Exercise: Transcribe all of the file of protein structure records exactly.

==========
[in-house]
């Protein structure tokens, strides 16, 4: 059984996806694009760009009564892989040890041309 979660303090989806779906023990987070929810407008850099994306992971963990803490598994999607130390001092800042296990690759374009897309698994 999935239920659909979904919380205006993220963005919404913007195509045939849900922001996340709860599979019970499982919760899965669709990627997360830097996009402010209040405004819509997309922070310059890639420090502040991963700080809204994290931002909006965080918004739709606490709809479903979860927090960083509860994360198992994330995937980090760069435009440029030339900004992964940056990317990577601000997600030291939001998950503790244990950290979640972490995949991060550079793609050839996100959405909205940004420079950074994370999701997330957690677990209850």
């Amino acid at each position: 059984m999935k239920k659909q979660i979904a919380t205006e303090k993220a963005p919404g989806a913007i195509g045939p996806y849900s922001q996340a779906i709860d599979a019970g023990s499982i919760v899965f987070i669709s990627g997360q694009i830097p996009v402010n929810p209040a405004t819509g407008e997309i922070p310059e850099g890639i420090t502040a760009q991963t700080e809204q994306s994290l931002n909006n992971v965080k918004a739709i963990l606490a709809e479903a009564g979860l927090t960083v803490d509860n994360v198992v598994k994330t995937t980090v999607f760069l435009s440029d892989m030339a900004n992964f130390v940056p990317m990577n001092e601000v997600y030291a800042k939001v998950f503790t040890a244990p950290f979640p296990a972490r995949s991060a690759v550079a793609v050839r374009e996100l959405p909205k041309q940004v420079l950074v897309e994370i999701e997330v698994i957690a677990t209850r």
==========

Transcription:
[in-house]
């Protein structure tokens, strides 16, 4: 059984996806694009760009009564892989040890041309 979660303090989806779906023990987070929810407008850099994306992971963990803490598994999607130390001092800042296990690759374009897309698994 999935239920659909979904919380205006993220963005919404913007195509045939849900922001996340709860599979019970499982919760899965669709990627997360830097996009402010209040405004819509997309922070310059890639420090502040991963700080809204994290931002909006965080918004739709606490709809479903979860927090960083509860994360198992994330995937980090760069435009440029030339900004992964940056990317990577601000997600030291939001998950503790244990950290979640972490995949991060550079793609050839996100959405909205940004420079950074994370999701997330957690677990209850």
């Amino acid at each position: 059984m999935k239920k659909q979660i979904a919380t205006e303090k993220a963005p919404g989806a913007i195509g045939p996806y849900s922001q996340a779906i709860d599979a019970g023990s499982i919760v899965f987070i669709s990627g997360q694009i830097p996009v402010n929810p209040a405004t819509g407008e997309i922070p310059e850099g890639i420090t502040a760009q991963t700080e809204q994306s994290l931002n909006n992971v965080k918004a739709i963990l606490a709809e479903a009564g979860l927090t960083v803490d509860n994360v198992v598994k994330t995937t980090v999607f760069l435009s440029d892989m030339a900004n992964f130390v940056p990317m990577n001092e601000v997600y030291a800042k939001v998950f503790t040890a244990p950290f979640p296990a972490r995949s991060a690759v550079a793609v050839r374009e996100l959405p909205k041309q940004v420079l950074v897309e994370i999701e997330v698994i957690a677990t209850r």